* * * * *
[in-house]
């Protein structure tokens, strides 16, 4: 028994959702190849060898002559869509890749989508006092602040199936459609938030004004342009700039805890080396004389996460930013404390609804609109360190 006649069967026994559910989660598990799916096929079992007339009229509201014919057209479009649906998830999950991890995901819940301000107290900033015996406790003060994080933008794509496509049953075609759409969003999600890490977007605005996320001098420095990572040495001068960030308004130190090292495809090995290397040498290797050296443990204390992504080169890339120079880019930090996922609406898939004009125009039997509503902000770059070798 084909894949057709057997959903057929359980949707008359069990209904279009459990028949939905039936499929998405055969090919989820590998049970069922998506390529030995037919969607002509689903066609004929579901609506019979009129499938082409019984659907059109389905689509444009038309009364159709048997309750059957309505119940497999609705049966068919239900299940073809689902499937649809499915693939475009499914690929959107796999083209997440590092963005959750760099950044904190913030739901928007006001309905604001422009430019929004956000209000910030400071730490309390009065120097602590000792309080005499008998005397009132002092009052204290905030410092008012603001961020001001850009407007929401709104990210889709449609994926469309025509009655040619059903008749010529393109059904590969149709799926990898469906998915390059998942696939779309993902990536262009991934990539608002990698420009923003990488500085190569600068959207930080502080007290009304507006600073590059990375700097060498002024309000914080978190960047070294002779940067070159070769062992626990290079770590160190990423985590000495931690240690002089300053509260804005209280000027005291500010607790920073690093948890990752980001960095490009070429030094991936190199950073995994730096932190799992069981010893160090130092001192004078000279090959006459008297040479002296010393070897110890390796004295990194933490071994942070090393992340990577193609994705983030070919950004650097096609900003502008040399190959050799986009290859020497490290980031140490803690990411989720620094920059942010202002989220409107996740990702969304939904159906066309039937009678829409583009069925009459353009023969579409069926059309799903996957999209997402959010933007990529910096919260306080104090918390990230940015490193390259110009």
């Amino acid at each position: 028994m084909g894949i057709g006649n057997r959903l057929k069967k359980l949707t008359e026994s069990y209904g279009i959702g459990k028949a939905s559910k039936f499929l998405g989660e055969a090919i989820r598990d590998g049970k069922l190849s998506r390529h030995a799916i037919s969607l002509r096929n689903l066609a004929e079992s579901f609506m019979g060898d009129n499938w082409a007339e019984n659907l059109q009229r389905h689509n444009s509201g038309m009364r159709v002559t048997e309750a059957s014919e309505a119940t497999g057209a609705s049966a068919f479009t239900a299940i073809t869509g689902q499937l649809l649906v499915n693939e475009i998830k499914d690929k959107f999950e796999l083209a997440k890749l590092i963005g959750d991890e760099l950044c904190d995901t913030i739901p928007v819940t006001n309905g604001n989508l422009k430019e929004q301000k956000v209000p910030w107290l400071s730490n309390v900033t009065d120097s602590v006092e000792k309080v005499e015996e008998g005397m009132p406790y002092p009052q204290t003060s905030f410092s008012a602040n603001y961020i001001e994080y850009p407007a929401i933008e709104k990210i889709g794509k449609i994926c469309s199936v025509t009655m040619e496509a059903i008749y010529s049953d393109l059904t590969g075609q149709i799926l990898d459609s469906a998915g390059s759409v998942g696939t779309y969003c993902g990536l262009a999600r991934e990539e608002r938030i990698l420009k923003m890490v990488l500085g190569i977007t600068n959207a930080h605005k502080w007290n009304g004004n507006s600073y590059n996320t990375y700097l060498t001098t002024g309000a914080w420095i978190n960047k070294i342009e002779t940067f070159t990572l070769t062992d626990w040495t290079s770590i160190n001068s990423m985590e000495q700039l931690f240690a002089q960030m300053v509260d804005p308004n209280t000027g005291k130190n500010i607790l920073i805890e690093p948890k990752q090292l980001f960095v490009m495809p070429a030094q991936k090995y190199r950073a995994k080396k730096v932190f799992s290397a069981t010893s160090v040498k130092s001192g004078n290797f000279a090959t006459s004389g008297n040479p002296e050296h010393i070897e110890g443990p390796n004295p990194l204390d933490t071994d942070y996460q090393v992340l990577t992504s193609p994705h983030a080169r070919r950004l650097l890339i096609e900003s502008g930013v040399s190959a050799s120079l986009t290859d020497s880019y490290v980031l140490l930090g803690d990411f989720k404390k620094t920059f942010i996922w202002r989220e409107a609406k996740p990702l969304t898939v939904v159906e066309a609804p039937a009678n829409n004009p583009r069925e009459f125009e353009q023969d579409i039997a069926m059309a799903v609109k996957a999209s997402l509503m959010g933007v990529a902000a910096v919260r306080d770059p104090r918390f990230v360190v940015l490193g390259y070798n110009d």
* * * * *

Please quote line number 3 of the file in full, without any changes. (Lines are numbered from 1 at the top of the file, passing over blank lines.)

């Amino acid at each position: 028994m084909g894949i057709g006649n057997r959903l057929k069967k359980l949707t008359e026994s069990y209904g279009i959702g459990k028949a939905s559910k039936f499929l998405g989660e055969a090919i989820r598990d590998g049970k069922l190849s998506r390529h030995a799916i037919s969607l002509r096929n689903l066609a004929e079992s579901f609506m019979g060898d009129n499938w082409a007339e019984n659907l059109q009229r389905h689509n444009s509201g038309m009364r159709v002559t048997e309750a059957s014919e309505a119940t497999g057209a609705s049966a068919f479009t239900a299940i073809t869509g689902q499937l649809l649906v499915n693939e475009i998830k499914d690929k959107f999950e796999l083209a997440k890749l590092i963005g959750d991890e760099l950044c904190d995901t913030i739901p928007v819940t006001n309905g604001n989508l422009k430019e929004q301000k956000v209000p910030w107290l400071s730490n309390v900033t009065d120097s602590v006092e000792k309080v005499e015996e008998g005397m009132p406790y002092p009052q204290t003060s905030f410092s008012a602040n603001y961020i001001e994080y850009p407007a929401i933008e709104k990210i889709g794509k449609i994926c469309s199936v025509t009655m040619e496509a059903i008749y010529s049953d393109l059904t590969g075609q149709i799926l990898d459609s469906a998915g390059s759409v998942g696939t779309y969003c993902g990536l262009a999600r991934e990539e608002r938030i990698l420009k923003m890490v990488l500085g190569i977007t600068n959207a930080h605005k502080w007290n009304g004004n507006s600073y590059n996320t990375y700097l060498t001098t002024g309000a914080w420095i978190n960047k070294i342009e002779t940067f070159t990572l070769t062992d626990w040495t290079s770590i160190n001068s990423m985590e000495q700039l931690f240690a002089q960030m300053v509260d804005p308004n209280t000027g005291k130190n500010i607790l920073i805890e690093p948890k990752q090292l980001f960095v490009m495809p070429a030094q991936k090995y190199r950073a995994k080396k730096v932190f799992s290397a069981t010893s160090v040498k130092s001192g004078n290797f000279a090959t006459s004389g008297n040479p002296e050296h010393i070897e110890g443990p390796n004295p990194l204390d933490t071994d942070y996460q090393v992340l990577t992504s193609p994705h983030a080169r070919r950004l650097l890339i096609e900003s502008g930013v040399s190959a050799s120079l986009t290859d020497s880019y490290v980031l140490l930090g803690d990411f989720k404390k620094t920059f942010i996922w202002r989220e409107a609406k996740p990702l969304t898939v939904v159906e066309a609804p039937a009678n829409n004009p583009r069925e009459f125009e353009q023969d579409i039997a069926m059309a799903v609109k996957a999209s997402l509503m959010g933007v990529a902000a910096v919260r306080d770059p104090r918390f990230v360190v940015l490193g390259y070798n110009d």